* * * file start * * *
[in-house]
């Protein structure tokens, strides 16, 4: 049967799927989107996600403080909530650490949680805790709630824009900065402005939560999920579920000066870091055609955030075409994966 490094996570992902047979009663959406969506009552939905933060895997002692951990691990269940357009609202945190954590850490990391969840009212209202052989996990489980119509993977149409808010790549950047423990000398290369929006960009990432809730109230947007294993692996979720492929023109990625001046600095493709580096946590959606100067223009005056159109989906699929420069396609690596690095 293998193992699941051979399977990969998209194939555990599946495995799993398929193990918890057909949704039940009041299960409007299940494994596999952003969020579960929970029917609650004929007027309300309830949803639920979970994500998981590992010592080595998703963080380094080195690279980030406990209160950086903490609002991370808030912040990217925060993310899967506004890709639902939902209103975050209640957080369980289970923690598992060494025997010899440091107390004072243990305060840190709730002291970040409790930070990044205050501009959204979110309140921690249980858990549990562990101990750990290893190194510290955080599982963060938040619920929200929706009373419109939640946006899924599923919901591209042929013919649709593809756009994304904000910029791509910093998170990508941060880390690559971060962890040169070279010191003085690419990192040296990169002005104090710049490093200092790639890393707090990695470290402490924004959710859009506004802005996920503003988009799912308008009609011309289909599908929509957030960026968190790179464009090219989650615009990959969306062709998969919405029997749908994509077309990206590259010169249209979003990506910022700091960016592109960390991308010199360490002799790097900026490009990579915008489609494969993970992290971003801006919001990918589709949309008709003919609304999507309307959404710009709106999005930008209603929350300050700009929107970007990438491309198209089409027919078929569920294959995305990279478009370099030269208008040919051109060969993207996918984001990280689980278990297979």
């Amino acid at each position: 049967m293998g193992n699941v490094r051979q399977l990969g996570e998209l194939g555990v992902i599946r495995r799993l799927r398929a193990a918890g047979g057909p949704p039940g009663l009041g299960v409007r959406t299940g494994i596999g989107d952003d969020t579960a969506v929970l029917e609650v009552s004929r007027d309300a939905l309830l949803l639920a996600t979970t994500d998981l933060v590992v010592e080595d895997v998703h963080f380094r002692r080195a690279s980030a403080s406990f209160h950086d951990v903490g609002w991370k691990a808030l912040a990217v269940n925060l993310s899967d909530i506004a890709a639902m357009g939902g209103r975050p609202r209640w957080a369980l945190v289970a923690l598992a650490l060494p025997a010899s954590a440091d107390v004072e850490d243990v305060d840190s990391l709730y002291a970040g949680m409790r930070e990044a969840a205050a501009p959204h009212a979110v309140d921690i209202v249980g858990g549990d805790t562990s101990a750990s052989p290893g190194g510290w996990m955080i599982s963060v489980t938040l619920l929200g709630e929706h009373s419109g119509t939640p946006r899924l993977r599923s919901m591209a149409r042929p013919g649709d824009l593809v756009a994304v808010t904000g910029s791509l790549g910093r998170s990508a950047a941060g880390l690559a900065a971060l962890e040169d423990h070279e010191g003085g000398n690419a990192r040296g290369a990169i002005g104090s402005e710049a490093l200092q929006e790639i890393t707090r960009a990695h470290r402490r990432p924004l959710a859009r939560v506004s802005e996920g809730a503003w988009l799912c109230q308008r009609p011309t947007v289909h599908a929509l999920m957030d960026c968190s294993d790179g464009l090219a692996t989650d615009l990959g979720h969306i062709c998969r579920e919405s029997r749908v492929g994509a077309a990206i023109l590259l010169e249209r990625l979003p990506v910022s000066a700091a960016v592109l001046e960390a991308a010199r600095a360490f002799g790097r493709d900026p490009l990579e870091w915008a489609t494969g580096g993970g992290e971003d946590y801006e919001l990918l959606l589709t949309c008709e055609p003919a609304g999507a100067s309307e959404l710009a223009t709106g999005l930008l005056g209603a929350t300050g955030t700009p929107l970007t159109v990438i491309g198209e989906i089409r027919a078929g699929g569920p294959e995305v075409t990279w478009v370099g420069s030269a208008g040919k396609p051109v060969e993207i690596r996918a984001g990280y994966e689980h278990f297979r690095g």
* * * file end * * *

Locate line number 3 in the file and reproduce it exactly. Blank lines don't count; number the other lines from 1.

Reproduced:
């Amino acid at each position: 049967m293998g193992n699941v490094r051979q399977l990969g996570e998209l194939g555990v992902i599946r495995r799993l799927r398929a193990a918890g047979g057909p949704p039940g009663l009041g299960v409007r959406t299940g494994i596999g989107d952003d969020t579960a969506v929970l029917e609650v009552s004929r007027d309300a939905l309830l949803l639920a996600t979970t994500d998981l933060v590992v010592e080595d895997v998703h963080f380094r002692r080195a690279s980030a403080s406990f209160h950086d951990v903490g609002w991370k691990a808030l912040a990217v269940n925060l993310s899967d909530i506004a890709a639902m357009g939902g209103r975050p609202r209640w957080a369980l945190v289970a923690l598992a650490l060494p025997a010899s954590a440091d107390v004072e850490d243990v305060d840190s990391l709730y002291a970040g949680m409790r930070e990044a969840a205050a501009p959204h009212a979110v309140d921690i209202v249980g858990g549990d805790t562990s101990a750990s052989p290893g190194g510290w996990m955080i599982s963060v489980t938040l619920l929200g709630e929706h009373s419109g119509t939640p946006r899924l993977r599923s919901m591209a149409r042929p013919g649709d824009l593809v756009a994304v808010t904000g910029s791509l790549g910093r998170s990508a950047a941060g880390l690559a900065a971060l962890e040169d423990h070279e010191g003085g000398n690419a990192r040296g290369a990169i002005g104090s402005e710049a490093l200092q929006e790639i890393t707090r960009a990695h470290r402490r990432p924004l959710a859009r939560v506004s802005e996920g809730a503003w988009l799912c109230q308008r009609p011309t947007v289909h599908a929509l999920m957030d960026c968190s294993d790179g464009l090219a692996t989650d615009l990959g979720h969306i062709c998969r579920e919405s029997r749908v492929g994509a077309a990206i023109l590259l010169e249209r990625l979003p990506v910022s000066a700091a960016v592109l001046e960390a991308a010199r600095a360490f002799g790097r493709d900026p490009l990579e870091w915008a489609t494969g580096g993970g992290e971003d946590y801006e919001l990918l959606l589709t949309c008709e055609p003919a609304g999507a100067s309307e959404l710009a223009t709106g999005l930008l005056g209603a929350t300050g955030t700009p929107l970007t159109v990438i491309g198209e989906i089409r027919a078929g699929g569920p294959e995305v075409t990279w478009v370099g420069s030269a208008g040919k396609p051109v060969e993207i690596r996918a984001g990280y994966e689980h278990f297979r690095g």